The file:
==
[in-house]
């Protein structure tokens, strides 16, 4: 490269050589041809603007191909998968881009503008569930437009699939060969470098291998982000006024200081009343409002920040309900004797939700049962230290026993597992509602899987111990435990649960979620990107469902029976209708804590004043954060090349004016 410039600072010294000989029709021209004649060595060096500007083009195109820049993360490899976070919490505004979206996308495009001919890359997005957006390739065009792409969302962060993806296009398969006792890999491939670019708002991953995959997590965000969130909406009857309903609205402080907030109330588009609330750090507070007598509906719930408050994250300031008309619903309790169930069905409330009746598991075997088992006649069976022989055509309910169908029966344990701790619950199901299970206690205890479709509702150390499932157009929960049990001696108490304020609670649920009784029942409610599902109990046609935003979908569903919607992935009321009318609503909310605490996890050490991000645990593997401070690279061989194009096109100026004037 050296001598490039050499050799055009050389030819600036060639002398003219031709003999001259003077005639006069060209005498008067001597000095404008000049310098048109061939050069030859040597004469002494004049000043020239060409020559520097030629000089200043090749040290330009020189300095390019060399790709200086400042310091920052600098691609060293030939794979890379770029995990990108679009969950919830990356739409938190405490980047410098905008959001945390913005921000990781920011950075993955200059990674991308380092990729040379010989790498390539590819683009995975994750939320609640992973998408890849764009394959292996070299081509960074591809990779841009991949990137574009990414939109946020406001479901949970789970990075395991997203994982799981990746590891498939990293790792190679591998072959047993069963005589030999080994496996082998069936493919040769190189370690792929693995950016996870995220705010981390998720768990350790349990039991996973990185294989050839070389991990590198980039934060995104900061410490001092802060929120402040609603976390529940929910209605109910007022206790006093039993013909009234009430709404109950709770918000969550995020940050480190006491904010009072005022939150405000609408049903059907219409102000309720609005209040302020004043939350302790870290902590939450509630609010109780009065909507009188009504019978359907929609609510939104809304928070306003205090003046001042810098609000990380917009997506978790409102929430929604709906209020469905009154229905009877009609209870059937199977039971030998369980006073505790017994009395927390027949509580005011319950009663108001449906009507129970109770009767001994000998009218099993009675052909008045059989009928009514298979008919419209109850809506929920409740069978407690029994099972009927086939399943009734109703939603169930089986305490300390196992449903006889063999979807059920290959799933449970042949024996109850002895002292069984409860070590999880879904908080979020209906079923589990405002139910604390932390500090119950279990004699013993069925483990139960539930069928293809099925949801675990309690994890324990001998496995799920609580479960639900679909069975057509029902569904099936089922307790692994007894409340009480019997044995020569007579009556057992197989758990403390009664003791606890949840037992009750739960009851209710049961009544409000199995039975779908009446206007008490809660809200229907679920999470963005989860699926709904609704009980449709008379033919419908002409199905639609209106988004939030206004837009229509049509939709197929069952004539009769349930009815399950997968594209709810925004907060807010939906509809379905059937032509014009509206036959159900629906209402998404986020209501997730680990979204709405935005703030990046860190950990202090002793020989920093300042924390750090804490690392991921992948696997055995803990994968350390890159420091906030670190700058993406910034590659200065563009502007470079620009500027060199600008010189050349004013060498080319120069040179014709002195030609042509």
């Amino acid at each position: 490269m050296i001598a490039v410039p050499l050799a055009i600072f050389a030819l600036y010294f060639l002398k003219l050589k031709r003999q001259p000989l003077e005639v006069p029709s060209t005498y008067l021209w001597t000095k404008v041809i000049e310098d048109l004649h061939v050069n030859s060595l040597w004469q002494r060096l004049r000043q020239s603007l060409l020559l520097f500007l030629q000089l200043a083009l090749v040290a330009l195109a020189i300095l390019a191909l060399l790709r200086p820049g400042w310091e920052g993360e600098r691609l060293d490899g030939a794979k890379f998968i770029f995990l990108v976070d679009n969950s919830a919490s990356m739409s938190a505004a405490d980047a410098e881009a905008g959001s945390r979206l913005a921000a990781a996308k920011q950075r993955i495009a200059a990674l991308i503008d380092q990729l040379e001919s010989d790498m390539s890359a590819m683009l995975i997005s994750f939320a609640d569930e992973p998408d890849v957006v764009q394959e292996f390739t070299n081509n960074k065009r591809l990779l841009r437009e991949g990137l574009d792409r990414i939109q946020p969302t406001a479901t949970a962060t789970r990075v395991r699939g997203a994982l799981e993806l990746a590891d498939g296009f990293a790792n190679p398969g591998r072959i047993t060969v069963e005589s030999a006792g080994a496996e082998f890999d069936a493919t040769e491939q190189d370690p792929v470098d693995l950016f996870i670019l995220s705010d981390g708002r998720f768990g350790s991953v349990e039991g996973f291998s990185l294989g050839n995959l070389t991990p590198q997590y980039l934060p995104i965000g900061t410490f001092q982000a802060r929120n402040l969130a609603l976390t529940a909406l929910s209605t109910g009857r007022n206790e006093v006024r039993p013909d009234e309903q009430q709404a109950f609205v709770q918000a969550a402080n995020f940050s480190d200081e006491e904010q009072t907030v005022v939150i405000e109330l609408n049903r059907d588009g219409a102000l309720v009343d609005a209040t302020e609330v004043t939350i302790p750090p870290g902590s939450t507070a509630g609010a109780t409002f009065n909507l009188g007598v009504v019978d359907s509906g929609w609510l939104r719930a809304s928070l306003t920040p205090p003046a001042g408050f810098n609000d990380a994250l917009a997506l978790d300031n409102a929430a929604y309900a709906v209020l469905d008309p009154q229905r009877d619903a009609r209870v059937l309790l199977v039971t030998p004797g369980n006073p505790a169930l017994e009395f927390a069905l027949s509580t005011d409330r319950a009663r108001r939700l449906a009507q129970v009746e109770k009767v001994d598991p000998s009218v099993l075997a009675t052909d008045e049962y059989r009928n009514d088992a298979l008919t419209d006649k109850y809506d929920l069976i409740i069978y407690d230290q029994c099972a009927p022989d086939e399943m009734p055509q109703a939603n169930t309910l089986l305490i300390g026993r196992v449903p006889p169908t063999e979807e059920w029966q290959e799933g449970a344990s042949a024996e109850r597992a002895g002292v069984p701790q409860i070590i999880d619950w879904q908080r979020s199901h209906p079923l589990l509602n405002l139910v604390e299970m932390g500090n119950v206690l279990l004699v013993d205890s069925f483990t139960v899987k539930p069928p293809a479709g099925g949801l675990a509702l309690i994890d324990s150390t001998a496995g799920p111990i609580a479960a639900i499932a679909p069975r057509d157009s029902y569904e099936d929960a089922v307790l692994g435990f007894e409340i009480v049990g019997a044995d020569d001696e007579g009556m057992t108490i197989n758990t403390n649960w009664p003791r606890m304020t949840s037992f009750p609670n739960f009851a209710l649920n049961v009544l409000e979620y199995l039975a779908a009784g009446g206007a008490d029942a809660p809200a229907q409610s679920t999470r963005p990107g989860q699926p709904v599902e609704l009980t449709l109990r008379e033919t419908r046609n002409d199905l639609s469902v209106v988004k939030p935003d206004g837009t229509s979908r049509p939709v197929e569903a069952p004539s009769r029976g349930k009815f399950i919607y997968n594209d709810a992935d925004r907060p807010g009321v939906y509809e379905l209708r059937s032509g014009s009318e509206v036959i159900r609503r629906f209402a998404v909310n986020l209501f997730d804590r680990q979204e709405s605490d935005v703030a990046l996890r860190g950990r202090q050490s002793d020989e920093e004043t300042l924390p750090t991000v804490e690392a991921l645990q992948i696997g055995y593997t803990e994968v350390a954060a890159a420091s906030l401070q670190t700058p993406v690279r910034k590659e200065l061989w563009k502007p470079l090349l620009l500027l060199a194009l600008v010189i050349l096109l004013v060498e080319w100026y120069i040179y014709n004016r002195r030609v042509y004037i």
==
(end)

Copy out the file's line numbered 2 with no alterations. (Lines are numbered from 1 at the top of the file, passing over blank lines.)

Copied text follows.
């Protein structure tokens, strides 16, 4: 490269050589041809603007191909998968881009503008569930437009699939060969470098291998982000006024200081009343409002920040309900004797939700049962230290026993597992509602899987111990435990649960979620990107469902029976209708804590004043954060090349004016 410039600072010294000989029709021209004649060595060096500007083009195109820049993360490899976070919490505004979206996308495009001919890359997005957006390739065009792409969302962060993806296009398969006792890999491939670019708002991953995959997590965000969130909406009857309903609205402080907030109330588009609330750090507070007598509906719930408050994250300031008309619903309790169930069905409330009746598991075997088992006649069976022989055509309910169908029966344990701790619950199901299970206690205890479709509702150390499932157009929960049990001696108490304020609670649920009784029942409610599902109990046609935003979908569903919607992935009321009318609503909310605490996890050490991000645990593997401070690279061989194009096109100026004037 050296001598490039050499050799055009050389030819600036060639002398003219031709003999001259003077005639006069060209005498008067001597000095404008000049310098048109061939050069030859040597004469002494004049000043020239060409020559520097030629000089200043090749040290330009020189300095390019060399790709200086400042310091920052600098691609060293030939794979890379770029995990990108679009969950919830990356739409938190405490980047410098905008959001945390913005921000990781920011950075993955200059990674991308380092990729040379010989790498390539590819683009995975994750939320609640992973998408890849764009394959292996070299081509960074591809990779841009991949990137574009990414939109946020406001479901949970789970990075395991997203994982799981990746590891498939990293790792190679591998072959047993069963005589030999080994496996082998069936493919040769190189370690792929693995950016996870995220705010981390998720768990350790349990039991996973990185294989050839070389991990590198980039934060995104900061410490001092802060929120402040609603976390529940929910209605109910007022206790006093039993013909009234009430709404109950709770918000969550995020940050480190006491904010009072005022939150405000609408049903059907219409102000309720609005209040302020004043939350302790870290902590939450509630609010109780009065909507009188009504019978359907929609609510939104809304928070306003205090003046001042810098609000990380917009997506978790409102929430929604709906209020469905009154229905009877009609209870059937199977039971030998369980006073505790017994009395927390027949509580005011319950009663108001449906009507129970109770009767001994000998009218099993009675052909008045059989009928009514298979008919419209109850809506929920409740069978407690029994099972009927086939399943009734109703939603169930089986305490300390196992449903006889063999979807059920290959799933449970042949024996109850002895002292069984409860070590999880879904908080979020209906079923589990405002139910604390932390500090119950279990004699013993069925483990139960539930069928293809099925949801675990309690994890324990001998496995799920609580479960639900679909069975057509029902569904099936089922307790692994007894409340009480019997044995020569007579009556057992197989758990403390009664003791606890949840037992009750739960009851209710049961009544409000199995039975779908009446206007008490809660809200229907679920999470963005989860699926709904609704009980449709008379033919419908002409199905639609209106988004939030206004837009229509049509939709197929069952004539009769349930009815399950997968594209709810925004907060807010939906509809379905059937032509014009509206036959159900629906209402998404986020209501997730680990979204709405935005703030990046860190950990202090002793020989920093300042924390750090804490690392991921992948696997055995803990994968350390890159420091906030670190700058993406910034590659200065563009502007470079620009500027060199600008010189050349004013060498080319120069040179014709002195030609042509």